Prevalence of mental health comorbidities in psoriasis examined in new study

About 1 in 5 people with psoriasis also have depression, and the rate is similar for anxiety, according to a new study. The report published in Psychiatric researchis believed to be the first to systematically estimate the worldwide prevalence of psychiatric comorbidity among people with this skin condition.

The study authors say an estimated 125 million people worldwide have psoriasis, and many of these people experience co-morbidities such as cardiovascular disease, diabetes and metabolic syndrome. There is also evidence that people with psoriasis are more likely to have co-morbid mental illnesses, but the researchers said there is currently a lack of comprehensive understanding in the scientific community about the exact prevalence of such co-morbidities.

“Although systematic reviews of psoriasis and its comorbidities such as depression, anxiety, and bipolar disorder have been conducted, no studies have systematically focused on the epidemiology of mental disorders, including depression, anxiety, and suicide,” they wrote.

They decided to search 5 academic and medical databases to find studies that examined the prevalence of mental health comorbidities in people with psoriasis. They identified 56 studies published between 1986 and the study’s cut-off date in May 2022.

After pooling the data, they found that the prevalence of diabetes in people with psoriasis was 20%; of anxiety, 21%; and suicide – 0.77%. People in North America were more likely to have depression, and those in South America were more likely to experience anxiety, the authors added. Suicide data were only included in studies of people in Europe and North America, they noted.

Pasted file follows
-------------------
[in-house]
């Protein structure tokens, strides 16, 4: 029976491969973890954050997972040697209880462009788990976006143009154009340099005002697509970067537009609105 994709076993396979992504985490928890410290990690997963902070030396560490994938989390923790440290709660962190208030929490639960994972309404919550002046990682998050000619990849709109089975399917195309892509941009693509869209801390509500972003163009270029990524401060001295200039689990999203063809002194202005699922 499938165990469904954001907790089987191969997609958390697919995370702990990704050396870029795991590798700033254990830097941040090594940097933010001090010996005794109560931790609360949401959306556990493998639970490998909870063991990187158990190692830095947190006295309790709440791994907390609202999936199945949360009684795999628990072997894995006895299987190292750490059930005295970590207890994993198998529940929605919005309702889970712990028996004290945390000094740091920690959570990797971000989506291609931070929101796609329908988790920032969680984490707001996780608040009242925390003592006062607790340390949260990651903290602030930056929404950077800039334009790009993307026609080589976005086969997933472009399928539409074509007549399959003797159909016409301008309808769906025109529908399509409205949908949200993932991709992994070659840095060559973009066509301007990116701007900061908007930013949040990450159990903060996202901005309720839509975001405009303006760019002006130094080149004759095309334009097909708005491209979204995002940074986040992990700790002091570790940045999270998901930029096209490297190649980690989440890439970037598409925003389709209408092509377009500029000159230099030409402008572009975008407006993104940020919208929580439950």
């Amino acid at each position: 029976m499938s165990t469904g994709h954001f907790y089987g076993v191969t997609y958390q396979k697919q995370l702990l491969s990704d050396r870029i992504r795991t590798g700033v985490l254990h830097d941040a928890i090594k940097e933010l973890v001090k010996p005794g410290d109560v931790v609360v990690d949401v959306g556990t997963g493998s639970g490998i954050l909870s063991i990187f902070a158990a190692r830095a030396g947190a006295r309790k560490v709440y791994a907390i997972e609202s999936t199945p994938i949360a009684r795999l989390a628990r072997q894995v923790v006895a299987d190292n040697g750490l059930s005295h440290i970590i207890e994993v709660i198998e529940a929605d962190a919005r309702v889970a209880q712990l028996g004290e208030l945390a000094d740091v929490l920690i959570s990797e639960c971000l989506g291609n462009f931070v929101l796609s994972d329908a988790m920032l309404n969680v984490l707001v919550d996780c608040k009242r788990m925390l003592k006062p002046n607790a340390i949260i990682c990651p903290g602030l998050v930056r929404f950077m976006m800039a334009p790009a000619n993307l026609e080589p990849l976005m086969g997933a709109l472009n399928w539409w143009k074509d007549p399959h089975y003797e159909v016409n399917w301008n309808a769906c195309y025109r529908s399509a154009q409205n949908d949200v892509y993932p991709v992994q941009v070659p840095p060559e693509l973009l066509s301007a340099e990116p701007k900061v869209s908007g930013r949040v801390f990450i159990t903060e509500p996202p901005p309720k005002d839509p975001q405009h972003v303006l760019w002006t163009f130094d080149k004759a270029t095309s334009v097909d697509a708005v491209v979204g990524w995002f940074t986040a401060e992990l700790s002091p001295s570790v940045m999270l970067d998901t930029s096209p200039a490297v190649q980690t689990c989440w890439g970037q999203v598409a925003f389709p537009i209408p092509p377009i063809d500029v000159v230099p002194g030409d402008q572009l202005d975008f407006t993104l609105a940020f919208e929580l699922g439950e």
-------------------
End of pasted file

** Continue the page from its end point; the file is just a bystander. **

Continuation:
In terms of incidence per 1,000 person-years, the authors found 42.1 cases of depression, 24.7 cases of anxiety, and 2.6 cases of suicide. The researchers said these data support the idea that mental health should be a key factor in the treatment of people with psoriasis.

“Due to changes in skin appearance, patients with psoriasis are more likely to experience a high psychosocial burden, including comorbid depression, anxiety, and suicidal ideation,” the authors said. “Furthermore, the medical community and the public have recognized that mental health significantly impacts the quality of life of patients with psoriasis.”

The researchers said the link between psoriasis and depression may be related to pro-inflammatory cytokines, including tumor necrosis factor-alpha (TNF-α) and interleukins 17 and 23.

“Some studies have shown that TNF-α antagonists, which can be used to treat psoriasis, are equally effective in patients with depression,” they note.

The authors add that there may also be a link between systemic inflammation and suicide risk.

“The molecular mechanisms underlying the comorbidity of psoriasis and anxiety may be attributed to sympathetic nervous system disturbances and abnormal expression of neuropeptides, including calcitonin gene-related peptide, substance P, and nerve growth factor,” they write them.

Still, although the authors say their report helps show the links between psoriasis and mental disorders and the range in prevalence of comorbid mental disorders from region to region, it is not designed to understand the underlying biological causes of the associations. Those answers, they said, will require further study.


Liu L, Lin N, Yu Y, et al. Epidemiology of mental health comorbidity in patients with psoriasis: an analysis of trends from 1986 to 2019. Psychiatry Res. Published online January 23, 2023. doi:10.1016/j.psychres.2023.115078

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